Legal framework dictates the audit profession in a compulsory way. The mandates, the pronouncements, regulations, rules, laws, and acts provide the frame and set out bounds and minimum responsibility of the audit profession, like any other profession. The inherent complexity and the technical nature of the audit profession used to be and till now the reason of pervasive and horrendous regulations that often dictate the profession’s present stature and future continuity. As a consequence, audit profession has experienced a lot of prominent legal cases and actions thereon resulting from the notorious crimes. In the aftermath of recent scandals, as they in fact continues to be occurred and disclosed with a huge shake to the profession, there have been calls for enhanced corporate governance and risk management, as well as increasing quality and scrutiny in auditing.

The strongest and sever debate has been on two issues in auditing, the “privity of contract” and “foreseeability”. The debate revolves around the arguments on whether there is a contract between the auditors and the society, or the argument that auditors are expected to have the competence to foresee which parties are going to be affected by the opinion. We are going to discuss some legal proceedings on these issues in the following section –

Comments from a number of cases that were to some extent borne out by decisions will make it clear that even though there is some uncertainty, the extent of the potential liability of the auditors has widened. One of the inherent weaknesses in the audit standard is that the dictums that are set to guide the conducts of the auditors are often subjective.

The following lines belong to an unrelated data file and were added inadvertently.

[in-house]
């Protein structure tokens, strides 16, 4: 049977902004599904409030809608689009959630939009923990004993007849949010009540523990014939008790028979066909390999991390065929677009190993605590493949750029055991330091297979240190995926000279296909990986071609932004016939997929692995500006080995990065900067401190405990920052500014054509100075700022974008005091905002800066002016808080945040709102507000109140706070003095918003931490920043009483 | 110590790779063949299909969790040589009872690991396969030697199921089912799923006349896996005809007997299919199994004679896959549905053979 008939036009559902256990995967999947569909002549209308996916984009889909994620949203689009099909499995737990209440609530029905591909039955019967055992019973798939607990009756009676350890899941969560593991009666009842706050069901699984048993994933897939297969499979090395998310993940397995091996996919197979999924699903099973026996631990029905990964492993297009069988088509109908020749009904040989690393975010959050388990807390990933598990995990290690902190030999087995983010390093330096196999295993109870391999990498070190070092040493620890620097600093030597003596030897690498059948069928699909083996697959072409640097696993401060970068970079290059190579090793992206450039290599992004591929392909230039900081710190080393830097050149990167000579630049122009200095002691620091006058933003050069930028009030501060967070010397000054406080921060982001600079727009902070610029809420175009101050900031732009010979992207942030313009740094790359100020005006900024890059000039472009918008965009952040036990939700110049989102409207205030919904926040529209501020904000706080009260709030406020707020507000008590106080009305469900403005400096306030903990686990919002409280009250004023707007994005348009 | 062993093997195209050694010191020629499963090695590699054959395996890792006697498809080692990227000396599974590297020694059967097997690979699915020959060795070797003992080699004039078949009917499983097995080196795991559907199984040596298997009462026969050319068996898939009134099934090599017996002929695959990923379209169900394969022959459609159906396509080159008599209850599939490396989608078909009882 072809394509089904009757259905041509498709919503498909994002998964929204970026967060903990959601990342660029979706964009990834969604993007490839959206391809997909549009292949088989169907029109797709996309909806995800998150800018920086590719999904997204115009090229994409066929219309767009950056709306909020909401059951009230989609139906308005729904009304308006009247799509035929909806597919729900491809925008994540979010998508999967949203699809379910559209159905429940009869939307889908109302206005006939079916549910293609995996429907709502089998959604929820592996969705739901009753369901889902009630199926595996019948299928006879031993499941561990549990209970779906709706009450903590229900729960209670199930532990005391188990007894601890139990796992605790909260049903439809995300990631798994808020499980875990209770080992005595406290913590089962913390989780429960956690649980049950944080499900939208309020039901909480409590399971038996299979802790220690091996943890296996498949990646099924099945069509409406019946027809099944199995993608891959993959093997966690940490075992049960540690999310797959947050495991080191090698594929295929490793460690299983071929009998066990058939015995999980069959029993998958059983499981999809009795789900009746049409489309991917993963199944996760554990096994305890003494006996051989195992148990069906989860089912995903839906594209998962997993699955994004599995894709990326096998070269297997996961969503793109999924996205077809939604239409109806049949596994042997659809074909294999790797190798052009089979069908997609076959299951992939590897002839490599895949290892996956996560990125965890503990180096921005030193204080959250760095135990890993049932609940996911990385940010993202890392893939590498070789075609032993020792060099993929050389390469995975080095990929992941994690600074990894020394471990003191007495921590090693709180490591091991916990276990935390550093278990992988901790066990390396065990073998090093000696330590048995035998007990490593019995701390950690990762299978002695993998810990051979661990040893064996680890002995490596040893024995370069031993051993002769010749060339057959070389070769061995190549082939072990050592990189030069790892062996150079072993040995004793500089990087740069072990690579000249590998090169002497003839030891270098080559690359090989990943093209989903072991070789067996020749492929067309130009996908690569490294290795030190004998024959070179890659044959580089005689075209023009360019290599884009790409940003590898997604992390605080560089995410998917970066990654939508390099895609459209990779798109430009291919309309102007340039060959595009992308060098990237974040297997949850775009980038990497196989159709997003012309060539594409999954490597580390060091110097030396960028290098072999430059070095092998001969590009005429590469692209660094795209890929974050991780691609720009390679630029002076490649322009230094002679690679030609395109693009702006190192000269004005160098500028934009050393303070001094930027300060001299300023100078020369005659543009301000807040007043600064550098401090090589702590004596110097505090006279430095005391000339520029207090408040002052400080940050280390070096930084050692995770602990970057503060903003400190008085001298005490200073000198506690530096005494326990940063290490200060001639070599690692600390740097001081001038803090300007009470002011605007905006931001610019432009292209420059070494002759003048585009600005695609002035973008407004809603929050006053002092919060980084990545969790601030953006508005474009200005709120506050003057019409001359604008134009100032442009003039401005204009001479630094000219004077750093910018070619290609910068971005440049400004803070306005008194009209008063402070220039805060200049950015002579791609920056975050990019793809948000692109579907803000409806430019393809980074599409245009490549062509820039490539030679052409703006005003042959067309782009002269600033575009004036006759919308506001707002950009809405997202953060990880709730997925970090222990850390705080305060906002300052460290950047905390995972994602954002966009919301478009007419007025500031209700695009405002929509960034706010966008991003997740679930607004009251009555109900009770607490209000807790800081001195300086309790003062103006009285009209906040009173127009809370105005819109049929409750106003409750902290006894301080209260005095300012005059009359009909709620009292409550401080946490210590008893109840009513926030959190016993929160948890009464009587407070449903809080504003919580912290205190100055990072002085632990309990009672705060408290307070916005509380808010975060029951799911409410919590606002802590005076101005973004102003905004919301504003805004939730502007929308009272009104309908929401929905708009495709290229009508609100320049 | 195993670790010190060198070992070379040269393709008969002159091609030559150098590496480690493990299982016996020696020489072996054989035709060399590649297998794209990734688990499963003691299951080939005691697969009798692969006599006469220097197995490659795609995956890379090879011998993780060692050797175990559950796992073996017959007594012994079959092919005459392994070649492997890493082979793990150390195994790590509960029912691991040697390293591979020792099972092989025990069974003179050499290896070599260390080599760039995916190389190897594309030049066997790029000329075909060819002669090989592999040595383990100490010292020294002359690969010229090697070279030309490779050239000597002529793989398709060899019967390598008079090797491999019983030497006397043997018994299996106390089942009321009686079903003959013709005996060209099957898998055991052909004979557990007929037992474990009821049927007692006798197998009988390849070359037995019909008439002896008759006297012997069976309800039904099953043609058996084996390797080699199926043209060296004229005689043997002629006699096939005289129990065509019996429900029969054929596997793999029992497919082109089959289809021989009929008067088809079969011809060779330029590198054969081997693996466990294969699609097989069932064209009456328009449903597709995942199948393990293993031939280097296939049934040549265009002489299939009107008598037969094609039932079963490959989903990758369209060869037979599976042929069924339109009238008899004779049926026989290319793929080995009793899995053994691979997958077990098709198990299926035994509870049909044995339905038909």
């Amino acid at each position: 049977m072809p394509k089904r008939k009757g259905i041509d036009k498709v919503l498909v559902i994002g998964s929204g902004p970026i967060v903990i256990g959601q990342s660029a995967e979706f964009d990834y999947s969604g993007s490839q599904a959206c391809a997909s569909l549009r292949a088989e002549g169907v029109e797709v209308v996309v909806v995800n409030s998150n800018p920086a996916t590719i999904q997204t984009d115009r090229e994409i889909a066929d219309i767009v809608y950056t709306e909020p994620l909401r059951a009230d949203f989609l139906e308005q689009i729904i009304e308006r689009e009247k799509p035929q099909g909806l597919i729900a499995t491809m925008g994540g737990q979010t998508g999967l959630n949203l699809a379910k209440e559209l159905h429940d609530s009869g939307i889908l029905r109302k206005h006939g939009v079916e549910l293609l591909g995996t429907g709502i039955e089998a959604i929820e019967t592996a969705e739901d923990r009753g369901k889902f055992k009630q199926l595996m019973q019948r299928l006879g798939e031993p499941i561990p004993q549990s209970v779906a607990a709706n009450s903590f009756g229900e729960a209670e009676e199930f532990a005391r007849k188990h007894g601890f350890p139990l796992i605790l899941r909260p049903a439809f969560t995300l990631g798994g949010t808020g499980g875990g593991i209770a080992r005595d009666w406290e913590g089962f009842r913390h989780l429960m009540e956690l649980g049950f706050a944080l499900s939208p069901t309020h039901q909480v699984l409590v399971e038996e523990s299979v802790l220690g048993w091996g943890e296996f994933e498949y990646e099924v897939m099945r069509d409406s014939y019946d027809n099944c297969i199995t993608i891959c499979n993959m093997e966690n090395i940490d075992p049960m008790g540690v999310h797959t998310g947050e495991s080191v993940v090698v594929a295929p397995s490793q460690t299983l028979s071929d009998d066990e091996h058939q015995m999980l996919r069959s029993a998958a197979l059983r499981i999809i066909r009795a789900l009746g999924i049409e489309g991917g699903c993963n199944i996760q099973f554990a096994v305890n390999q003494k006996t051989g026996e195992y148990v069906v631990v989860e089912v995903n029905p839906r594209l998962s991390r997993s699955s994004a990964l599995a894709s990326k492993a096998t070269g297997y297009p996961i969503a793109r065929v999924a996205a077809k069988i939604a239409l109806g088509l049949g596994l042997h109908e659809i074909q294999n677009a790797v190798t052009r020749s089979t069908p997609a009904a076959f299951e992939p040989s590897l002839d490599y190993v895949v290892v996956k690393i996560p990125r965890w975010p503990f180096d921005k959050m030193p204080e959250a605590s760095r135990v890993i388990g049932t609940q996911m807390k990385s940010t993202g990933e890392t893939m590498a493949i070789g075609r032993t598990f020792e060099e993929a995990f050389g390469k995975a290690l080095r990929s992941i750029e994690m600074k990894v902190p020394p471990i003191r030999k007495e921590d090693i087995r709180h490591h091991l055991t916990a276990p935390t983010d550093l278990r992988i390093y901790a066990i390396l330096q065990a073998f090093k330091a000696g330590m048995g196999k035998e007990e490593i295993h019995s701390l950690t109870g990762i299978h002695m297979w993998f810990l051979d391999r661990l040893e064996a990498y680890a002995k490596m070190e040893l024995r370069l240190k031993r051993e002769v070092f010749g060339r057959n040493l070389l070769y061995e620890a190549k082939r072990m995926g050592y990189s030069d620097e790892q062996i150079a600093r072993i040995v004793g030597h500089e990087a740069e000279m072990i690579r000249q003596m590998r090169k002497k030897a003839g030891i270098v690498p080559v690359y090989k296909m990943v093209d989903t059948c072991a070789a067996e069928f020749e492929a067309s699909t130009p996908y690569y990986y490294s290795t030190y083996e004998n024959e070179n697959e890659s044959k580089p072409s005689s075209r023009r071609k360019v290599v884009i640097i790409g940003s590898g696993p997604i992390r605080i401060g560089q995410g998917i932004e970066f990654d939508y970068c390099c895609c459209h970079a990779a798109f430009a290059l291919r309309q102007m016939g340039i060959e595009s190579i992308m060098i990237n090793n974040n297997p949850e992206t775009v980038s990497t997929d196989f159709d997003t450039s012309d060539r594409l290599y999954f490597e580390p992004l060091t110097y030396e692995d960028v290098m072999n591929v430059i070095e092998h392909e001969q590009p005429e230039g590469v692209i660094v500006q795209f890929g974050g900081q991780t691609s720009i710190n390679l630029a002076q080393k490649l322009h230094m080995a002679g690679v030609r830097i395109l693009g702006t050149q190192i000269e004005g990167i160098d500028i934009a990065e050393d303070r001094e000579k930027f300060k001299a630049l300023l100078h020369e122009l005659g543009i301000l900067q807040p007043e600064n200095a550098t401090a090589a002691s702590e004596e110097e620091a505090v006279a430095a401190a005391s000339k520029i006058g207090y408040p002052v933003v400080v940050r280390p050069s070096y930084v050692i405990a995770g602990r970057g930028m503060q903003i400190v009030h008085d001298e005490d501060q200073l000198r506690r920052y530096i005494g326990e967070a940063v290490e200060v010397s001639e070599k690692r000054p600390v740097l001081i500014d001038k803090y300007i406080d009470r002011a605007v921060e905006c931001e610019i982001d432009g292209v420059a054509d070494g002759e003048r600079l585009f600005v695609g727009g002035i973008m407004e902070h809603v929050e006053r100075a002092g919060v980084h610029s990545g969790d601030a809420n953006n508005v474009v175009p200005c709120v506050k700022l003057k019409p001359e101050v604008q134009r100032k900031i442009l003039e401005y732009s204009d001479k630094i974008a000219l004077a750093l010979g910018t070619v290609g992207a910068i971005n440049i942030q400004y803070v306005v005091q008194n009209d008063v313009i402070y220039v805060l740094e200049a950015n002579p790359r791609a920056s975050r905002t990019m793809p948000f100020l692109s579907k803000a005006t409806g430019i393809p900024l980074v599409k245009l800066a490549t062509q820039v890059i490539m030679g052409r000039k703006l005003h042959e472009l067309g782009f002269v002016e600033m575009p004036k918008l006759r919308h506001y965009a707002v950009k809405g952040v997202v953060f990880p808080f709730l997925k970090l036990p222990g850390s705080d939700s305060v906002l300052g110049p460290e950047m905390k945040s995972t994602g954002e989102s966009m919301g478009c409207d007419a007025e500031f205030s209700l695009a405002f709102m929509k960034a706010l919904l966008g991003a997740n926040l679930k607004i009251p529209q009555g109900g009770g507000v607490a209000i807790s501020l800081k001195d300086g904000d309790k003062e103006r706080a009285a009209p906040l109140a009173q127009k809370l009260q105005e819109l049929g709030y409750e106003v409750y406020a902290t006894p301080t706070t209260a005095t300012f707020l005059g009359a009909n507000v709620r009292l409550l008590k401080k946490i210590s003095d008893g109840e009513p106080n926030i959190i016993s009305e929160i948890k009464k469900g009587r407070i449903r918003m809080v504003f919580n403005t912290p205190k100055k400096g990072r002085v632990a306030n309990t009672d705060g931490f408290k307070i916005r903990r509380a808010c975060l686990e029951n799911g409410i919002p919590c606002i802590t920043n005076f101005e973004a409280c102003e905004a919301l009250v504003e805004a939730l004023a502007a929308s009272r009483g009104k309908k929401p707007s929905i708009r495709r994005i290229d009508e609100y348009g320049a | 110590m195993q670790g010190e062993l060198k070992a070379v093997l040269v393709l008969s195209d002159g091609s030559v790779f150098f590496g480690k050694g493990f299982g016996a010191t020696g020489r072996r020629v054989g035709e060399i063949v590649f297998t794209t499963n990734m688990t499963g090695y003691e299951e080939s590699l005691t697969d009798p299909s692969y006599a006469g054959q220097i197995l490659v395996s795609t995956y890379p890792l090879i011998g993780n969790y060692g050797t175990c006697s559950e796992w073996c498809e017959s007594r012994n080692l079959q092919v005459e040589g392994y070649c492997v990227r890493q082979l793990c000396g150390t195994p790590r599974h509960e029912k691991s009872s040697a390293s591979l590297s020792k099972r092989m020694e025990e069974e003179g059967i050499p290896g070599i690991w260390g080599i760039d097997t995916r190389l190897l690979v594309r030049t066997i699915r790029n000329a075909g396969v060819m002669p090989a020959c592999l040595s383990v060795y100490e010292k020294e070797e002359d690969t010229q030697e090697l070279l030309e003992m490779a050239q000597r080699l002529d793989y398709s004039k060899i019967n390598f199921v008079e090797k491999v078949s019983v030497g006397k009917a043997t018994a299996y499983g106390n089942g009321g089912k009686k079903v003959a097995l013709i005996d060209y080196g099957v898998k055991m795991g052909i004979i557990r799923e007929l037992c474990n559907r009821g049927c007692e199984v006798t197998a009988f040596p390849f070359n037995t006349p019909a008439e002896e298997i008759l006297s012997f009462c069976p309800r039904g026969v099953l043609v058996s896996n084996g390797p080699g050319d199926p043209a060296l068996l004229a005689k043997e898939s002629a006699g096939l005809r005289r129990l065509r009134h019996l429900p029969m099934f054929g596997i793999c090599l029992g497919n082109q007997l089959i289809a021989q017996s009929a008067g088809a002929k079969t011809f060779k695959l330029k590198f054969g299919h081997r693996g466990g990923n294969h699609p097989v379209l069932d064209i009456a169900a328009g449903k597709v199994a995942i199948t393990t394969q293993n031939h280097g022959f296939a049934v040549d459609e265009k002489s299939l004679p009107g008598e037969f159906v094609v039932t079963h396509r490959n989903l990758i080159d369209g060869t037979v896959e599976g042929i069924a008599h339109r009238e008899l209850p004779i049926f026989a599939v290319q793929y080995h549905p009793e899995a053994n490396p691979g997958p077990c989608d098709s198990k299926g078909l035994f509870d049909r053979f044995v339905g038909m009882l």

The term privity of contract can be used to defend the auditors from a successful litigation against them whereas the issue foreseeability brought in an insight of unlimited liability of the auditors. Some authors referred the inception of the foreseeability as a chunk in the armor of the profession.

An example of this can be found in the case of Candler vs. Crane, Christmas & Co., wherein the court applied the “Privity Doctrine”. However, disagreeing with the majority Lord Justice Denning wrote a strong dissenting opinion, which later gained widespread approval.

In fact, in Hedley Byrne & Co. vs. Heller & Partners Ltd. The House of Lords adopted Lord Denning’s argument in establishing that a third party who had relied to his detriment on a negligent misstatement could sue despite the absence of privity of contract. In that case, Heller & Partners Ltd., a merchant banking firm, provided incorrect data in response to a request from National Provincial Bank for credit information on Easipower Ltd. Heller & Partners knew the credit information would be communicated to a specific unidentified customer of National Provincial Bank.